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10 Mistakes That Can Crush Your Account
02/18/2014 9:00 am EST
All daytraders must earn their lumps in the markets while learning what works best, but Michael Sincere of MichaelSincere.com identifies ten common and potentially crushing mistakes new traders especially must avoid.
Daytrading sounds so easy, doesn't it? After all, isn't it just sitting at your computer all day, buying and selling stocks...and piling up profits? Well, not exactly.
Few people realize how much experience and skill is needed to make money as a daytrader. It's easy to get tripped up by mistakes, especially during your first year.
Here are ten of the most common errors many daytraders make.
Not Having a Plan
"The most common mistake traders make is entering a trade without a good plan," says Toni Turner, author of A Beginner's Guide to Day Trading Online. "Nearly every mistake can usually be traced to trading without a plan."
Too many rookie daytraders enter the market without appreciating that they are wading into potentially dangerous waters. Protective planning against losses means determining your entry price for buying a particular stock, your exit price, and an escape price, also known as a stop loss.
If there is anything that can destroy a daytrader's account, it's margin. That's when you borrow from a broker to buy securities. If used properly, margin is a valuable tool that can boost profits and give traders breathing room. When margin is used improperly, financing a trade with borrowed money can be dangerous to your wealth.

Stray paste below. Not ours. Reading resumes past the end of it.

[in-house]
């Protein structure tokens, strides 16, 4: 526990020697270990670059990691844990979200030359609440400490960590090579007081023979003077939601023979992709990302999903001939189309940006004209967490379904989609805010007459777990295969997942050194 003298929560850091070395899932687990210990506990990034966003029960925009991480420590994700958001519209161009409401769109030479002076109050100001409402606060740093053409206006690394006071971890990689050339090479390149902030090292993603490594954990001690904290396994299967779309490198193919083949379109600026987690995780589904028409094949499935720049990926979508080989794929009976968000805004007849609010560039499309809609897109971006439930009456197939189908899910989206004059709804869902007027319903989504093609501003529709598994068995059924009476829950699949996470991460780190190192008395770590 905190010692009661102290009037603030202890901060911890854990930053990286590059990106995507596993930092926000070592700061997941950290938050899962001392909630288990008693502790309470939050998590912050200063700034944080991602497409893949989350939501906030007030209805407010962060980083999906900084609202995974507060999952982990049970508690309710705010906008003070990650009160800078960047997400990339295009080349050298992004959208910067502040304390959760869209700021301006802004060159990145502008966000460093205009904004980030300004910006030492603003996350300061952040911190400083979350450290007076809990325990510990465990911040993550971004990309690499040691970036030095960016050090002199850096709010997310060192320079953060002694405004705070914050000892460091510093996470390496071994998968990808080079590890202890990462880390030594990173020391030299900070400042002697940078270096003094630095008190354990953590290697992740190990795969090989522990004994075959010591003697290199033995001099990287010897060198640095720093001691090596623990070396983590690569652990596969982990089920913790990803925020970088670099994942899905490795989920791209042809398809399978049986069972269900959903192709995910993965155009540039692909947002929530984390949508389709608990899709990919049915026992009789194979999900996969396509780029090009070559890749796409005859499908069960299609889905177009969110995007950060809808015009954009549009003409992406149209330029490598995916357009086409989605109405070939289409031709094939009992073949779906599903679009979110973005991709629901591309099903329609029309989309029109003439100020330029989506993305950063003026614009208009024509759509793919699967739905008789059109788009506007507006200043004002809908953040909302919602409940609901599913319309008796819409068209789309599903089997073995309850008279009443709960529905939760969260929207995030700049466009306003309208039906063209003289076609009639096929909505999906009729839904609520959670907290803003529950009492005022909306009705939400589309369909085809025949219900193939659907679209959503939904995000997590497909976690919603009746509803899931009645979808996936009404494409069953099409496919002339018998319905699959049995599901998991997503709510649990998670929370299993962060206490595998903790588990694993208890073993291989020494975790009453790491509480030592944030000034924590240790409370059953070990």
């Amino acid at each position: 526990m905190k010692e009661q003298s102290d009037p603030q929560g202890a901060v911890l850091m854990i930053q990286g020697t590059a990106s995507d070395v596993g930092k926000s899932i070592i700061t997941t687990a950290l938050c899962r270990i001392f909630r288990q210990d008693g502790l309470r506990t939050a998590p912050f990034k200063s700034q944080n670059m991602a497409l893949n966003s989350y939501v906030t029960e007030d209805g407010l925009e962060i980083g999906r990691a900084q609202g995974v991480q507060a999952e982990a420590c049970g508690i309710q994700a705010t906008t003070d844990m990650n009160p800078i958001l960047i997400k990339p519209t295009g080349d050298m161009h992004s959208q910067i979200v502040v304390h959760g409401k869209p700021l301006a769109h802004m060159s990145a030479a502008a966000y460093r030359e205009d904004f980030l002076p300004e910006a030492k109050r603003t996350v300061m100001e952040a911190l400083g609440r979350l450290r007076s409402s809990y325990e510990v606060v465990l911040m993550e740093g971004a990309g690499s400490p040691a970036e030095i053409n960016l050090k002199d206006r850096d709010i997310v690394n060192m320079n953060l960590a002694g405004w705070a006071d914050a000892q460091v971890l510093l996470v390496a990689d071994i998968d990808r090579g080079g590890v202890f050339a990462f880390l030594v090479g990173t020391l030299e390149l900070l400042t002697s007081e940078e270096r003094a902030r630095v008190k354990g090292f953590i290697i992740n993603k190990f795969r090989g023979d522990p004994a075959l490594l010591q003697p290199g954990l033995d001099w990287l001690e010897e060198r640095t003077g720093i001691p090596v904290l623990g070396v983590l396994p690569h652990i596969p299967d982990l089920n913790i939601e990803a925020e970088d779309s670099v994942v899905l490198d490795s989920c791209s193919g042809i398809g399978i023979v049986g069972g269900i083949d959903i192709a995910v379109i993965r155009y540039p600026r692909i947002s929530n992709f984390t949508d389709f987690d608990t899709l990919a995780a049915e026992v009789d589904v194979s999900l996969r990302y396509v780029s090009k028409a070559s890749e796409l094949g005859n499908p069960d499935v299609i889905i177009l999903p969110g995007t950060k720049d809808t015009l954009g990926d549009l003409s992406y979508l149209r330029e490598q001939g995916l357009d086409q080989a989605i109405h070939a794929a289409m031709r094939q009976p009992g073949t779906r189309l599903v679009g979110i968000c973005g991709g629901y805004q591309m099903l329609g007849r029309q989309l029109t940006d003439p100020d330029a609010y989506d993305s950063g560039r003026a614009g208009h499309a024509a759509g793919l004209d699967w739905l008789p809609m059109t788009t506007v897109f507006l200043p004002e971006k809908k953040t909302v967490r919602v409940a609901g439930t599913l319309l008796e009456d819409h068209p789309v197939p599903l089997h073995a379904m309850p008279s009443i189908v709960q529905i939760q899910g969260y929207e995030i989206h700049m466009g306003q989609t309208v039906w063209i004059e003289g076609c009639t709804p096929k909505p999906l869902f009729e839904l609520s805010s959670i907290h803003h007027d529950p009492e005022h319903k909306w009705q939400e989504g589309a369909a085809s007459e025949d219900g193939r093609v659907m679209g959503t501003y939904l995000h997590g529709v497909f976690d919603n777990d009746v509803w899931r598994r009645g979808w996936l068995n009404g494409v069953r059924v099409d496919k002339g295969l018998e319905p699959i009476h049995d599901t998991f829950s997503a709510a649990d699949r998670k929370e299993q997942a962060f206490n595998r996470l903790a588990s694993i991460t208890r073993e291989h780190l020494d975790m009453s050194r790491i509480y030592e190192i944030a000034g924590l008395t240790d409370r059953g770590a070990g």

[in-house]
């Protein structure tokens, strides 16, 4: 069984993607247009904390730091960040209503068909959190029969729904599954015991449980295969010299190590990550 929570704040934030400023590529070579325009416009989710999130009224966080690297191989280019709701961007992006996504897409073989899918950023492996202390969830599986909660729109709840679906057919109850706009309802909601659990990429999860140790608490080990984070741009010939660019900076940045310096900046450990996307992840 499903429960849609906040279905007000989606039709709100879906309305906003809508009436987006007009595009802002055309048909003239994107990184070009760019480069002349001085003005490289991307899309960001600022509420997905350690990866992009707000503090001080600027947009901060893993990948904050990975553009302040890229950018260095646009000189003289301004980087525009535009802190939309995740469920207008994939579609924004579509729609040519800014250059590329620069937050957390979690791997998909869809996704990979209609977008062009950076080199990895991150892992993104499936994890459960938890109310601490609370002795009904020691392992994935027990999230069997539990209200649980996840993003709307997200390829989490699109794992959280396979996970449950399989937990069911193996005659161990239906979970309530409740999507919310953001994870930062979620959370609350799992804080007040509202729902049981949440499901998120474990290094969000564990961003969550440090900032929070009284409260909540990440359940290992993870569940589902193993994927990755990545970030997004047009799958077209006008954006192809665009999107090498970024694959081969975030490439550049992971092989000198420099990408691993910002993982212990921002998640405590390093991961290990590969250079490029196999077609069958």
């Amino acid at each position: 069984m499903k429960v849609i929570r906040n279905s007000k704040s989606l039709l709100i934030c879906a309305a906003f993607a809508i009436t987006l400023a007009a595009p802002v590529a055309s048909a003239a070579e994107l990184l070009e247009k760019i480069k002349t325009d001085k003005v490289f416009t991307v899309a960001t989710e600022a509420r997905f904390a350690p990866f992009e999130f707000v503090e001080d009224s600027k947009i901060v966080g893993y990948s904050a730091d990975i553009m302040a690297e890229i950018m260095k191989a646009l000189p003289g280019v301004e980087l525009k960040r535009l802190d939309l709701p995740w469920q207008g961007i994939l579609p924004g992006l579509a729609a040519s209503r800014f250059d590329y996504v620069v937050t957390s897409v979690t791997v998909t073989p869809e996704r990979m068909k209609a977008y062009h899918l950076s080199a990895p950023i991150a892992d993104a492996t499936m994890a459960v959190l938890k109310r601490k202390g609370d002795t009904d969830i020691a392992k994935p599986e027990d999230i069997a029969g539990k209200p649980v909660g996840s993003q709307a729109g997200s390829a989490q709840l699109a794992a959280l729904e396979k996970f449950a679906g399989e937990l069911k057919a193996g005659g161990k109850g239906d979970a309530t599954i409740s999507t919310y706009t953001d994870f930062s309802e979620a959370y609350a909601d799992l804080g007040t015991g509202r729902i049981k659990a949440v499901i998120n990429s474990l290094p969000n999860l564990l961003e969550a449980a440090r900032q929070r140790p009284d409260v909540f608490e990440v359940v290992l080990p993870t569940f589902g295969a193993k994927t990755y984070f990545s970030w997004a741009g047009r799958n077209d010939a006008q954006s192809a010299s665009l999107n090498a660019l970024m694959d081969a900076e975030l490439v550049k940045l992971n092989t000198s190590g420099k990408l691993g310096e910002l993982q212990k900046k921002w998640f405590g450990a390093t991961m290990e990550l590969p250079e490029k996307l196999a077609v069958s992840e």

In the past, many people misused margin, borrowing more from the brokerage than they could afford. It wiped out some traders' accounts and helped to give daytrading a bad name. It's best to daytrade with money you actually have, not money you borrowed.
One of the most common daytrading errors is chasing a fast-moving stock on the way up or down. More than likely, this could lead to an unprofitable trade.
"When we see a stock go higher and higher, we all want to join in the celebration," Turner says. "The problem is that experienced traders are going out the back door while new traders are coming in." If you miss a stock on the way up or down, let it go. There will be other trading opportunities.
Not Understanding Market and Limit Orders
Not everyone agrees on which is best, market orders or limit orders. A market order is an order to buy or sell a stock at the current market price. With a limit order, you can establish your maximum or minimum price for trading a security. Market orders get filled fast, but you let the market control your order. Conversely, limit orders allow you to control the parameters.
"Now that spreads are a penny or two on many stocks, limit orders make no sense," says Deron Wagner, founder and head trader of Morpheus Trading Group. "You could miss a fast-moving stock just to save a few cents." With high-quality liquid stocks, you can use either a market or limit order.